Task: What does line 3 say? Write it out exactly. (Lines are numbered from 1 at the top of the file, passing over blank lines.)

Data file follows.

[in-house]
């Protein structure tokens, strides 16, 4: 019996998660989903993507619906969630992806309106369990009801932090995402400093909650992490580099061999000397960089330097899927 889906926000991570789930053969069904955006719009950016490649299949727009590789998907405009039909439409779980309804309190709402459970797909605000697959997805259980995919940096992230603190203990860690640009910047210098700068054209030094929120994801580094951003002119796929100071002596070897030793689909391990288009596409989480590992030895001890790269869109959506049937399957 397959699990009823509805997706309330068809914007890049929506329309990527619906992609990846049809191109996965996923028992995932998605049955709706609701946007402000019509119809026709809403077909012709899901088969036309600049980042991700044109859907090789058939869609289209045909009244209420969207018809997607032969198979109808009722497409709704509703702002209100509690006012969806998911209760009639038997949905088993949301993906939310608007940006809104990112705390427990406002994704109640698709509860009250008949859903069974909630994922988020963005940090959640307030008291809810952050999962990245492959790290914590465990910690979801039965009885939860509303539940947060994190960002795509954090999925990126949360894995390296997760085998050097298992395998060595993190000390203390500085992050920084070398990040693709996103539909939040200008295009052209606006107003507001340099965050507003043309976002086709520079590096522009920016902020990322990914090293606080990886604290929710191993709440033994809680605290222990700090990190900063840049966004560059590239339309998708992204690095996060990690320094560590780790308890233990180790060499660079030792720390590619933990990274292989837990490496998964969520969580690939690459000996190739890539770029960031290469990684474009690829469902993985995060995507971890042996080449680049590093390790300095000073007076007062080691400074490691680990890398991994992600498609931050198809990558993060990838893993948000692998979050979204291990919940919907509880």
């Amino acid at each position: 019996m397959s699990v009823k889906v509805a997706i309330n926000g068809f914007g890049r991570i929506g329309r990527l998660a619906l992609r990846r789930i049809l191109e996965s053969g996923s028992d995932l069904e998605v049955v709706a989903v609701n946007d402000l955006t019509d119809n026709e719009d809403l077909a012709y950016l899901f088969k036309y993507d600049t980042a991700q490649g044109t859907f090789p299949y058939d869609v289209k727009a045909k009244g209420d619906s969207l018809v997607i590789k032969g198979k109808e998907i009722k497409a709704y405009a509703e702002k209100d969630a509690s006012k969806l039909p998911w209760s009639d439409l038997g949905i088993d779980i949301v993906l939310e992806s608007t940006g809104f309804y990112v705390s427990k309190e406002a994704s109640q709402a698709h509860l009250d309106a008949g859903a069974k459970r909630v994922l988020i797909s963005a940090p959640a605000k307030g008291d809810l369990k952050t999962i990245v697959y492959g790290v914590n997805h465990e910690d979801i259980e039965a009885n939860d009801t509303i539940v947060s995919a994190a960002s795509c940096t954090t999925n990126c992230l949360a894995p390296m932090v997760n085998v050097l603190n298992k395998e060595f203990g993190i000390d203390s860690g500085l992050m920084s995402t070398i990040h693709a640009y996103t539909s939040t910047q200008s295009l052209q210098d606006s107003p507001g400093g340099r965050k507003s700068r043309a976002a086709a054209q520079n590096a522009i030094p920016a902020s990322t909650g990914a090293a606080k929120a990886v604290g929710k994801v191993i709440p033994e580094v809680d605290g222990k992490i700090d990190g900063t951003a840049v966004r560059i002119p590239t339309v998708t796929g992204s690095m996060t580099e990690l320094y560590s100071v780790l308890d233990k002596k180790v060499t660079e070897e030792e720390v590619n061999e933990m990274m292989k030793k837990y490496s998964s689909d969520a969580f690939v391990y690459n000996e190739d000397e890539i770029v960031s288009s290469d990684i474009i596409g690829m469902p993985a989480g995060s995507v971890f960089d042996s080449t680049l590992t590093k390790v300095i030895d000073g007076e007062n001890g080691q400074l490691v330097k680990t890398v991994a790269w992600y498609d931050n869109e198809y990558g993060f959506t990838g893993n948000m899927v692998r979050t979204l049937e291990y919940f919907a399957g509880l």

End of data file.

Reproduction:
């Amino acid at each position: 019996m397959s699990v009823k889906v509805a997706i309330n926000g068809f914007g890049r991570i929506g329309r990527l998660a619906l992609r990846r789930i049809l191109e996965s053969g996923s028992d995932l069904e998605v049955v709706a989903v609701n946007d402000l955006t019509d119809n026709e719009d809403l077909a012709y950016l899901f088969k036309y993507d600049t980042a991700q490649g044109t859907f090789p299949y058939d869609v289209k727009a045909k009244g209420d619906s969207l018809v997607i590789k032969g198979k109808e998907i009722k497409a709704y405009a509703e702002k209100d969630a509690s006012k969806l039909p998911w209760s009639d439409l038997g949905i088993d779980i949301v993906l939310e992806s608007t940006g809104f309804y990112v705390s427990k309190e406002a994704s109640q709402a698709h509860l009250d309106a008949g859903a069974k459970r909630v994922l988020i797909s963005a940090p959640a605000k307030g008291d809810l369990k952050t999962i990245v697959y492959g790290v914590n997805h465990e910690d979801i259980e039965a009885n939860d009801t509303i539940v947060s995919a994190a960002s795509c940096t954090t999925n990126c992230l949360a894995p390296m932090v997760n085998v050097l603190n298992k395998e060595f203990g993190i000390d203390s860690g500085l992050m920084s995402t070398i990040h693709a640009y996103t539909s939040t910047q200008s295009l052209q210098d606006s107003p507001g400093g340099r965050k507003s700068r043309a976002a086709a054209q520079n590096a522009i030094p920016a902020s990322t909650g990914a090293a606080k929120a990886v604290g929710k994801v191993i709440p033994e580094v809680d605290g222990k992490i700090d990190g900063t951003a840049v966004r560059i002119p590239t339309v998708t796929g992204s690095m996060t580099e990690l320094y560590s100071v780790l308890d233990k002596k180790v060499t660079e070897e030792e720390v590619n061999e933990m990274m292989k030793k837990y490496s998964s689909d969520a969580f690939v391990y690459n000996e190739d000397e890539i770029v960031s288009s290469d990684i474009i596409g690829m469902p993985a989480g995060s995507v971890f960089d042996s080449t680049l590992t590093k390790v300095i030895d000073g007076e007062n001890g080691q400074l490691v330097k680990t890398v991994a790269w992600y498609d931050n869109e198809y990558g993060f959506t990838g893993n948000m899927v692998r979050t979204l049937e291990y919940f919907a399957g509880l």